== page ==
July 12, 2021
The brutal assassination of Haitian President Jovenel Moïse pitchforked Haiti once again into the world news headlines. The typical condemnation of the political murder of the nation’s leader has been followed by a plethora of news reports and commentary, which often reads like a grisly murder mystery of the whodunit variety.
Stories swirl around whether the mercenary Columbian ex-soldiers who honed their skills in the almost 50 years of counterinsurgency wars of Columbia were hired to protect Moïse or to murder him.
Some of the late president’s bodyguards, particularly the head of security, Jean Laguel Civil, are to be investigated. Where were they when the murder happened? There are also reports about investigations into the activities of Dimitri Herard, the head of the general security unit at the national palace.
As the political vacuum opens up there has been open jockeying for state political power. The interim prime minister, Claude Joseph, declared martial law and is publicly assailed by another politician, Ariel Henry, who was previously appointed by Moïse but had not yet assumed office.
The character of the reporting, the at times subtle and other times open calls by elites internally and externally for foreign intervention reinforces the Western image of Haiti that was first created in the aftermath of the dual Haitian revolution, of a black country unable to govern itself. So powerful is this image that many thoughtful, progressive individuals outside of Haiti quietly say to themselves, “Ah, Haiti!”
Yet in this moment we need to recall context. Events are never devoid of history. They carry within themselves seeds of the past.
So, it is not that there is no history of political violence and formal state instability in Haiti. Political leaders have been assassinated before, of whom Jacques Dessalines was perhaps the most important. He was killed in 1806 after defeating the French army and leading the colony of Saint-Domingue to political independence in 1804. What has been unsettled in Haiti for hundreds of years, and is at stake now as well, have been the issues of sovereignty and democracy.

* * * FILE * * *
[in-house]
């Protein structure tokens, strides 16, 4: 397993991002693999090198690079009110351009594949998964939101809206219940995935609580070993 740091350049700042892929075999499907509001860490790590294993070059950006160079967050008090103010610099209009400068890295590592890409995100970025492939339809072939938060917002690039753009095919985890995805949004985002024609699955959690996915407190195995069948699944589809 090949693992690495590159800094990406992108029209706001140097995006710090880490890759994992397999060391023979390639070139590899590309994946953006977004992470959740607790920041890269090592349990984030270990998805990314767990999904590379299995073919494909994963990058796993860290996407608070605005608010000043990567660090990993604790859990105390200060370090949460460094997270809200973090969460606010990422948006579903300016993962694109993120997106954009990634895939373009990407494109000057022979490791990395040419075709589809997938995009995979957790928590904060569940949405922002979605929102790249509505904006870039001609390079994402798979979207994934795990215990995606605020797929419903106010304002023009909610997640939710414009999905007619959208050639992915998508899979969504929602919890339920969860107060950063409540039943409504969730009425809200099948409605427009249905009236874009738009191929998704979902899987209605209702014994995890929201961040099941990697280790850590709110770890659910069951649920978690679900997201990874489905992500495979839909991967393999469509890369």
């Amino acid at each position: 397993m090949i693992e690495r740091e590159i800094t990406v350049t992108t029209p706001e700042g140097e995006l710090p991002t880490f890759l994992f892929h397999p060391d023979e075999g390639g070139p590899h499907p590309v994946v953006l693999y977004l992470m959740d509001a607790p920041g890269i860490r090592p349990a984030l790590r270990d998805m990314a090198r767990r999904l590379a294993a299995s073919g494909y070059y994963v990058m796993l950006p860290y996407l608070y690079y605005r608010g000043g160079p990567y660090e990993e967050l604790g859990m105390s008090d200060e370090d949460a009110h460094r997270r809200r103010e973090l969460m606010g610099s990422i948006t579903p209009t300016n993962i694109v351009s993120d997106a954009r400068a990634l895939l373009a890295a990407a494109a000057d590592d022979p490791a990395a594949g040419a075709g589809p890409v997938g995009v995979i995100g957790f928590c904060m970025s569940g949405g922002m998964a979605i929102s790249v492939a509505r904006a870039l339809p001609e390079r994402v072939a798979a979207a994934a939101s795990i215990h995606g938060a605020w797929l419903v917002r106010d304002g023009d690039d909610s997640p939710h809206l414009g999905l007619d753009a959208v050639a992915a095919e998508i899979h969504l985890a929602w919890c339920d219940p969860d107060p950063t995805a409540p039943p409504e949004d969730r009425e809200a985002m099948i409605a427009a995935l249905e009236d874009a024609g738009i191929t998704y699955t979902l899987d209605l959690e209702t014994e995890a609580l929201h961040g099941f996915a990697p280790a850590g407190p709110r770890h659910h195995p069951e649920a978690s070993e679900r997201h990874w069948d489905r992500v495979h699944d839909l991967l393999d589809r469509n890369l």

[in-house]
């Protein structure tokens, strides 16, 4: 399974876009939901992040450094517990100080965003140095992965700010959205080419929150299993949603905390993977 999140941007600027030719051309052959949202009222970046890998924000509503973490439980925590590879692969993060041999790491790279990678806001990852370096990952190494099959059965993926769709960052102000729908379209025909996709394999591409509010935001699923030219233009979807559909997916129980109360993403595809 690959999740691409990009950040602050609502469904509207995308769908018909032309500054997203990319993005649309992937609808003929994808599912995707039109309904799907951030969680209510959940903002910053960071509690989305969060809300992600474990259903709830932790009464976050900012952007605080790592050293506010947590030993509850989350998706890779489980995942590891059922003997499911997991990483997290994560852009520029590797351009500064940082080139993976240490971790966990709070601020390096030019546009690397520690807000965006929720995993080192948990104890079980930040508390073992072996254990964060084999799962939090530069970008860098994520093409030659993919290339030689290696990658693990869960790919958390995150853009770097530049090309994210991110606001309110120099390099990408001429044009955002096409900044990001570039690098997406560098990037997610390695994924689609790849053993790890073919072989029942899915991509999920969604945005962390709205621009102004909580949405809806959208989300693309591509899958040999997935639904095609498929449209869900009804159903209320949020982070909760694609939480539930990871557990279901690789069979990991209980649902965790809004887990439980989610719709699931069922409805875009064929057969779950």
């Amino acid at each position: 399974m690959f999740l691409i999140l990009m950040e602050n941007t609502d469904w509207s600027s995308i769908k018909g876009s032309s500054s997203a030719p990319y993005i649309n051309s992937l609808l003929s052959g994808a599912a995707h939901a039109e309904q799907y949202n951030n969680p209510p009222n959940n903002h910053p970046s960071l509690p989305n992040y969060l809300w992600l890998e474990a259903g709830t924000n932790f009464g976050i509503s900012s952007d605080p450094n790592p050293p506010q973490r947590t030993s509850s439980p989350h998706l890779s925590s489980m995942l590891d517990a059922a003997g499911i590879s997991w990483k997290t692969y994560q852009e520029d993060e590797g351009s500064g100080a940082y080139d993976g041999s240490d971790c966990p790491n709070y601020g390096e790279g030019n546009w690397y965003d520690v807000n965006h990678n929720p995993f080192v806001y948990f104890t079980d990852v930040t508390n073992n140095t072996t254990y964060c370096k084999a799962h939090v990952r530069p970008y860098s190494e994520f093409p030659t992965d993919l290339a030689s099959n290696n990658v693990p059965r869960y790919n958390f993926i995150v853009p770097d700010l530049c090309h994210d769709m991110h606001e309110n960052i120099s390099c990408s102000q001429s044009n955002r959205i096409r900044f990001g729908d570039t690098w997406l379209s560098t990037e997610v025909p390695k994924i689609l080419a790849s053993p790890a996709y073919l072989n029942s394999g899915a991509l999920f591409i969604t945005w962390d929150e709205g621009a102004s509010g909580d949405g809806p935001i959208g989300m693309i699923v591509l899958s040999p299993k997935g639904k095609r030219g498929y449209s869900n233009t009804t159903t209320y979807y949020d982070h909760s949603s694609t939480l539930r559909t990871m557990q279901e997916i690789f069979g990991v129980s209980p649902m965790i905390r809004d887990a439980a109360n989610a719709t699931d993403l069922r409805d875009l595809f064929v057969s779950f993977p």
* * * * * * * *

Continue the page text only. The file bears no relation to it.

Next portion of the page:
Sovereignty has a long history in Haiti but it has two aspects to it. The dual Haitian revolution (first against racial slavery and then the national liberation war for political independence) occurred between 1801 and 1804. In this revolution the radical abolition of racial slavery consolidated by Toussaint L’Overture’s 1801 constitution created a historic breach oft the then-dominant world order of the European colonial order and the social system of racial slavery.
Years later, in the 1830s, to achieve formal international recognition as a state, the Haitian political class had to pay to France more than $20-billion in the form of a French demand for “reparations” of property lost during the revolution, including the bodies of slaves. This demand bankrupted the Haitian treasury.
If the dual revolution ended slavery and created the first black independent state in the Americas, it did not open a democratic space. There are many possible reasons, one of which was the real fear that the island would be invaded by colonial forces and racial slavery would be re-established. Indeed, at the 1814-15 Congress of Vienna, petitions were circulated arguing for the invasion of island by colonial powers.